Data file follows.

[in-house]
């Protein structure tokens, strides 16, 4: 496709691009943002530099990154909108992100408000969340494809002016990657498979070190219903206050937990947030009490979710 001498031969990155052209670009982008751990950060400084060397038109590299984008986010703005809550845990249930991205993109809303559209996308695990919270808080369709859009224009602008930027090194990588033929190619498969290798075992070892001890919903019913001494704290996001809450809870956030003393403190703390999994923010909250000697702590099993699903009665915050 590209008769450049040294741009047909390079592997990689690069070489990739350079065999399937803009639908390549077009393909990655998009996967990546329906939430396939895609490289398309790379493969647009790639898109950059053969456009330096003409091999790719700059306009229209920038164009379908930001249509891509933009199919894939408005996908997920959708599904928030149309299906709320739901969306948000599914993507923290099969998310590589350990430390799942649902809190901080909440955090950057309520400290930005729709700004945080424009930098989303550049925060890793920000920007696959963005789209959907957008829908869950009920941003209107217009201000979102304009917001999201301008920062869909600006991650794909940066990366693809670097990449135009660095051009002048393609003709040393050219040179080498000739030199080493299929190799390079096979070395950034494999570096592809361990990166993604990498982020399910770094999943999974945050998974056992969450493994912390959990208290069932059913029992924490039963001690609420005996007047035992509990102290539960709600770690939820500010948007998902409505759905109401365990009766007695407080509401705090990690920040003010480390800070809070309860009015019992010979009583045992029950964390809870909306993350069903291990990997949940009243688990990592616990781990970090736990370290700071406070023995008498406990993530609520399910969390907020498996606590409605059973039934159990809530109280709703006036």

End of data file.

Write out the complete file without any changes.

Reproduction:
[in-house]
């Protein structure tokens, strides 16, 4: 496709691009943002530099990154909108992100408000969340494809002016990657498979070190219903206050937990947030009490979710 001498031969990155052209670009982008751990950060400084060397038109590299984008986010703005809550845990249930991205993109809303559209996308695990919270808080369709859009224009602008930027090194990588033929190619498969290798075992070892001890919903019913001494704290996001809450809870956030003393403190703390999994923010909250000697702590099993699903009665915050 590209008769450049040294741009047909390079592997990689690069070489990739350079065999399937803009639908390549077009393909990655998009996967990546329906939430396939895609490289398309790379493969647009790639898109950059053969456009330096003409091999790719700059306009229209920038164009379908930001249509891509933009199919894939408005996908997920959708599904928030149309299906709320739901969306948000599914993507923290099969998310590589350990430390799942649902809190901080909440955090950057309520400290930005729709700004945080424009930098989303550049925060890793920000920007696959963005789209959907957008829908869950009920941003209107217009201000979102304009917001999201301008920062869909600006991650794909940066990366693809670097990449135009660095051009002048393609003709040393050219040179080498000739030199080493299929190799390079096979070395950034494999570096592809361990990166993604990498982020399910770094999943999974945050998974056992969450493994912390959990208290069932059913029992924490039963001690609420005996007047035992509990102290539960709600770690939820500010948007998902409505759905109401365990009766007695407080509401705090990690920040003010480390800070809070309860009015019992010979009583045992029950964390809870909306993350069903291990990997949940009243688990990592616990781990970090736990370290700071406070023995008498406990993530609520399910969390907020498996606590409605059973039934159990809530109280709703006036």